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Interlude For, Of All Things, Corn on the Cob October 19, 2017

Posted by Peter Varhol in Uncategorized.
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I grew up, well, not quite on a farm, but definitely not in suburbia.  We had large gardens (and cows, chickens, and even a pig), of which I partook of little, to my adult regret.  But I devoured corn on the cob, and still do to this day, now in New England.

I have tried broiled and grilled, and my preference is grilled, although you need a grill of course.

But as we move into a world of genetically modified crops, I am okay with that.  Really.  I dislike the non-GMO labels on my food.  I think they are pandering to those who don’t know that our crops have always been modified.  But I have a request.

As I shuck them, I cannot get rid of the hair.  If there is anything that you can do to get rid of the “hair” on the corn on the cob, I would appreciate it.

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Bias and Truth and AI, Oh My October 4, 2017

Posted by Peter Varhol in Machine Learning, Software development, Technology and Culture.
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I was just accepted to speak at the Toronto Machine Learning Summit next month, a circumstance that I never thought might happen.  I am not an academic researcher, after all, and while I have jumped back into machine learning after a hiatus of two decades, many more are fundamentally better at it than me.

The topic is Cognitive Bias in AI:  What Can Go Wrong?  It’s rather a follow-on from the presentations I’ve done on bias in software development and testing, but it doesn’t really fit into my usual conferences, so I attempted to cast my net into new waters.  For some reason, the Toronto folks said yes.

But it mostly means that I have to actually write the presentation.  And here is the rub:  We tend to believe that intelligent systems are always correct, and in those rare circumstances where they are not, it is simply the result of a software bug.

No.  A bug is a one-off error that can be corrected in code.  A bias is a systematic adjustment toward a predetermined conclusion that cannot be fixed with a code change.  At the very least the training data and machine learning architecture have to be re-thought.

And we have examples such as these:

If you’re not a white male, artificial intelligence’s use in healthcare could be dangerous.

When artificial intelligence judges a beauty contest, white people win.

But the fundamental question, as we pursue solutions across a wide range of applications, is:  Do we want human decisions, or do we want correct ones?  That’s not to say that all human decisions are incorrect, but only to point out that much of what we decide is colored by our bias.

I’m curious about what AI applications decide about this one.  Do we want to eliminate the bias, or do we want to reflect the values of the data we choose to use?  I hope the former, but the latter may win out, for a variety of reasons.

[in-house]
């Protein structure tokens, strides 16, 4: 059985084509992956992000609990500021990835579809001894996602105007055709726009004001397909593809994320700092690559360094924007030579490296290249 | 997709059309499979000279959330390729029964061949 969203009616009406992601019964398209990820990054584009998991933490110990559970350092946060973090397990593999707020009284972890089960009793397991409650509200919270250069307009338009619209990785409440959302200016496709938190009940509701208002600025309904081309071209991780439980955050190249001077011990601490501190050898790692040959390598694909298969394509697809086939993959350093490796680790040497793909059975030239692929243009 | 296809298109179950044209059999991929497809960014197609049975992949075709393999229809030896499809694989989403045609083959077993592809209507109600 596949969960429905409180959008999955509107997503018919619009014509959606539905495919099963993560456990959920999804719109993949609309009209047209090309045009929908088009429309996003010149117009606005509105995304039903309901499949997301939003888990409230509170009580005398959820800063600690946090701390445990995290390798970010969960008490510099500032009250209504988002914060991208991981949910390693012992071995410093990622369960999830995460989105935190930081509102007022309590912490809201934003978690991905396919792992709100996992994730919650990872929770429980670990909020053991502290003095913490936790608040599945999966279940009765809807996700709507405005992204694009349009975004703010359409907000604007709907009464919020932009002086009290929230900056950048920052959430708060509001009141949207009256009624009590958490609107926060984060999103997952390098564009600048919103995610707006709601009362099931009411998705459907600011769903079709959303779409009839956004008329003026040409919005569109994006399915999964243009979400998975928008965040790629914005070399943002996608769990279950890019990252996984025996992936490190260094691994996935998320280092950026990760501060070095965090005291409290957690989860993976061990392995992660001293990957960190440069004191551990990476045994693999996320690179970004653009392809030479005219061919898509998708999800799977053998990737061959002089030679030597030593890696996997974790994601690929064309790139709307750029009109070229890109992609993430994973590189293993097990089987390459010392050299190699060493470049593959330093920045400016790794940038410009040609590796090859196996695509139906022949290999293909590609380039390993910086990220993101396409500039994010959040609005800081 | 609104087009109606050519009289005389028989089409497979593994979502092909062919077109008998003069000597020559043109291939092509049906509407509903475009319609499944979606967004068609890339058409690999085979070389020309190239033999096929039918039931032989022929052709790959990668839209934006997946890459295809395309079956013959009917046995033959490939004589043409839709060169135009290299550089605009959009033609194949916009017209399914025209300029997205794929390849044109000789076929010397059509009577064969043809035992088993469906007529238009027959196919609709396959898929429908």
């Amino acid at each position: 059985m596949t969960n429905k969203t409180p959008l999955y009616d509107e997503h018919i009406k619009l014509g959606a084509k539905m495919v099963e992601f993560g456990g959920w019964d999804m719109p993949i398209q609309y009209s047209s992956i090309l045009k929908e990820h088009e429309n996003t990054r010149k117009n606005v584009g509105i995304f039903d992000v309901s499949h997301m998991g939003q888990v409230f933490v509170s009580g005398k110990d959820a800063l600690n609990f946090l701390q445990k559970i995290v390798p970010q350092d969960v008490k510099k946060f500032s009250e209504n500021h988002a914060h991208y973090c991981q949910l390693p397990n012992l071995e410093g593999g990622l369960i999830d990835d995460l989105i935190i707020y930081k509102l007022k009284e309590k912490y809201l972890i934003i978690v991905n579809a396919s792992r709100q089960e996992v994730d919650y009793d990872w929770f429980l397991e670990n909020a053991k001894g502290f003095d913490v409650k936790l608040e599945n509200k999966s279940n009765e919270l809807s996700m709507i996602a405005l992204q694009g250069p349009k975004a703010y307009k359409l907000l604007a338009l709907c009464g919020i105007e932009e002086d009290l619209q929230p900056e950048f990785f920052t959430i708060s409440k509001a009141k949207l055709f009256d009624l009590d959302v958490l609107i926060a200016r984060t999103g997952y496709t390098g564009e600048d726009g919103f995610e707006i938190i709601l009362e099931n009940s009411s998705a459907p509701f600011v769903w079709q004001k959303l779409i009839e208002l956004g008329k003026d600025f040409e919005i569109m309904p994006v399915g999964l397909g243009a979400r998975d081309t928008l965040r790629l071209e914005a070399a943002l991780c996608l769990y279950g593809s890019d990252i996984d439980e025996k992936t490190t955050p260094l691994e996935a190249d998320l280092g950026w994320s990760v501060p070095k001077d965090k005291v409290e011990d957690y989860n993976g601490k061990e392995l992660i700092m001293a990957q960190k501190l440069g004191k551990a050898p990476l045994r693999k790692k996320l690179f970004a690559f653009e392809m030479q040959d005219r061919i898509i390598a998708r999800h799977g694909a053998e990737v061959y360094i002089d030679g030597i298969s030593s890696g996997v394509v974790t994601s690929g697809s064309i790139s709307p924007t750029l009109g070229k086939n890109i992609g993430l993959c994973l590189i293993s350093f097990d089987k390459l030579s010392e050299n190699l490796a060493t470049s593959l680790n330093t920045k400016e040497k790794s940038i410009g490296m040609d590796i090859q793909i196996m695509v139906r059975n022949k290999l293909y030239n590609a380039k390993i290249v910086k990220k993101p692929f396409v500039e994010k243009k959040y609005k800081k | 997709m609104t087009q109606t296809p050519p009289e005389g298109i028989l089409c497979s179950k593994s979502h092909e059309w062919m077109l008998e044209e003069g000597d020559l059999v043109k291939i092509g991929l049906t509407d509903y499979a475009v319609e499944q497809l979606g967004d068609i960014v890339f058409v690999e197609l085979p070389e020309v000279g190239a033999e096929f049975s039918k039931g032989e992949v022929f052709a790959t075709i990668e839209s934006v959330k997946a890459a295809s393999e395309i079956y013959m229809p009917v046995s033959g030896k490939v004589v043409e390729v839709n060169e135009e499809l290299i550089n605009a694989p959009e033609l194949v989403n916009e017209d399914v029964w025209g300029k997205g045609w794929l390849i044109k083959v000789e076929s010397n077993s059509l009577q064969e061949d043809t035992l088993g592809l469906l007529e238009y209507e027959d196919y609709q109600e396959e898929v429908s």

In the Clutch September 28, 2017

Posted by Peter Varhol in Algorithms, Machine Learning, Software development, Technology and Culture.
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I wrote a little while back about how some people are able to recognize the importance of the right decision or action in a given situation, and respond in a positive fashion.  We often call that delivering in the clutch.  This is as opposed to machine intelligence, which at least right now is not equipped to understand and respond to anything regarding the importance of a particular event in a sequence.

The question is if these systems will ever be able to tell that a particular event has outsized importance, and if they can use this information to um, try harder.

I have no doubt that we will be able to come up with metrics that can inform a machine learning system of a particularly critical event or events.  Taking an example from Moneyball of an at-bat, we can incorporate the inning, score, number of hits, and so on.  In other problem domains, such as application monitoring, we may not yet be collecting the data that we need, but given a little thought and creativity, I’m sure we can do so.

But I have difficulty imagining that machine learning systems will be able to rise to the occasion.  There is simply no mechanism in computer programming for that to happen.  You don’t save your best algorithms for important events; you use them all the time.  For a long-running computation, it may be helpful to add to the server farm, so you can finish more quickly or process more data, but most learning systems won’t be able or equipped to do that.

But code is not intelligence.  Algorithms cannot feel a sense of urgency to perform at the highest level; they are already performing at the highest level of which they are capable.

To be fair, at some indeterminate point in the future, it may be possible for algorithms to detect the need for new code pathways, and call subroutines to make those pathways a reality (or ask for humans to program them).  They may recognize that a particular result is suboptimal, and “ask” for additional data to make it better.  But why would that happen only for critical events?  We would create our systems to do that for any event.